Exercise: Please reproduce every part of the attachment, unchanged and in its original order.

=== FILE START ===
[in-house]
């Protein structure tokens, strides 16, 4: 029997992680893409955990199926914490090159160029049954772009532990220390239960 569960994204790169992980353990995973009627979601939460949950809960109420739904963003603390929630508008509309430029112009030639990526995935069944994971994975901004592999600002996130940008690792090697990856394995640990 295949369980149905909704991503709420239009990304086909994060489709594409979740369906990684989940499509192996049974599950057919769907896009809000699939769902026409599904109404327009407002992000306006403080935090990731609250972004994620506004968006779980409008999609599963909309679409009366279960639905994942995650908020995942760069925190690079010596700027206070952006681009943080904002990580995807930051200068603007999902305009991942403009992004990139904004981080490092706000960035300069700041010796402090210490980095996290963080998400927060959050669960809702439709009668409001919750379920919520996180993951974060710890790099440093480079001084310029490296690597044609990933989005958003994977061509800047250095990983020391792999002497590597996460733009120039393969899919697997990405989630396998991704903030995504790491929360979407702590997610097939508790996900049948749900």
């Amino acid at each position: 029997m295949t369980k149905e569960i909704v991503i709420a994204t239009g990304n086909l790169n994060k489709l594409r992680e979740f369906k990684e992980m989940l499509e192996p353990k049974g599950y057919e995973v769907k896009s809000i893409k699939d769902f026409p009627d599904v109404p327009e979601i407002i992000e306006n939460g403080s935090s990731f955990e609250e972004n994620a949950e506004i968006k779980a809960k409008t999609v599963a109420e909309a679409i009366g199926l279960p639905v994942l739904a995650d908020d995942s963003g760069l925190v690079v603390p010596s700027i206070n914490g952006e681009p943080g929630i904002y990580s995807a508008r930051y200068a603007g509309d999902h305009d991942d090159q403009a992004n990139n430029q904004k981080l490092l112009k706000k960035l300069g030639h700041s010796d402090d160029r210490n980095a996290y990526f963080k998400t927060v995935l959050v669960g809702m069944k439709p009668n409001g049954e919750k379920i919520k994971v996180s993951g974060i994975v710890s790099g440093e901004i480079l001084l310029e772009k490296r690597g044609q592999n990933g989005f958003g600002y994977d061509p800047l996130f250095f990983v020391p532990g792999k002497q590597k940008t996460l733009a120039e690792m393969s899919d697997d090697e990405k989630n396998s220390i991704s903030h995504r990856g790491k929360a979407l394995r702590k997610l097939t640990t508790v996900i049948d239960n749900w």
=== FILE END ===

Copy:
[in-house]
């Protein structure tokens, strides 16, 4: 029997992680893409955990199926914490090159160029049954772009532990220390239960 569960994204790169992980353990995973009627979601939460949950809960109420739904963003603390929630508008509309430029112009030639990526995935069944994971994975901004592999600002996130940008690792090697990856394995640990 295949369980149905909704991503709420239009990304086909994060489709594409979740369906990684989940499509192996049974599950057919769907896009809000699939769902026409599904109404327009407002992000306006403080935090990731609250972004994620506004968006779980409008999609599963909309679409009366279960639905994942995650908020995942760069925190690079010596700027206070952006681009943080904002990580995807930051200068603007999902305009991942403009992004990139904004981080490092706000960035300069700041010796402090210490980095996290963080998400927060959050669960809702439709009668409001919750379920919520996180993951974060710890790099440093480079001084310029490296690597044609990933989005958003994977061509800047250095990983020391792999002497590597996460733009120039393969899919697997990405989630396998991704903030995504790491929360979407702590997610097939508790996900049948749900």
């Amino acid at each position: 029997m295949t369980k149905e569960i909704v991503i709420a994204t239009g990304n086909l790169n994060k489709l594409r992680e979740f369906k990684e992980m989940l499509e192996p353990k049974g599950y057919e995973v769907k896009s809000i893409k699939d769902f026409p009627d599904v109404p327009e979601i407002i992000e306006n939460g403080s935090s990731f955990e609250e972004n994620a949950e506004i968006k779980a809960k409008t999609v599963a109420e909309a679409i009366g199926l279960p639905v994942l739904a995650d908020d995942s963003g760069l925190v690079v603390p010596s700027i206070n914490g952006e681009p943080g929630i904002y990580s995807a508008r930051y200068a603007g509309d999902h305009d991942d090159q403009a992004n990139n430029q904004k981080l490092l112009k706000k960035l300069g030639h700041s010796d402090d160029r210490n980095a996290y990526f963080k998400t927060v995935l959050v669960g809702m069944k439709p009668n409001g049954e919750k379920i919520k994971v996180s993951g974060i994975v710890s790099g440093e901004i480079l001084l310029e772009k490296r690597g044609q592999n990933g989005f958003g600002y994977d061509p800047l996130f250095f990983v020391p532990g792999k002497q590597k940008t996460l733009a120039e690792m393969s899919d697997d090697e990405k989630n396998s220390i991704s903030h995504r990856g790491k929360a979407l394995r702590k997610l097939t640990t508790v996900i049948d239960n749900w």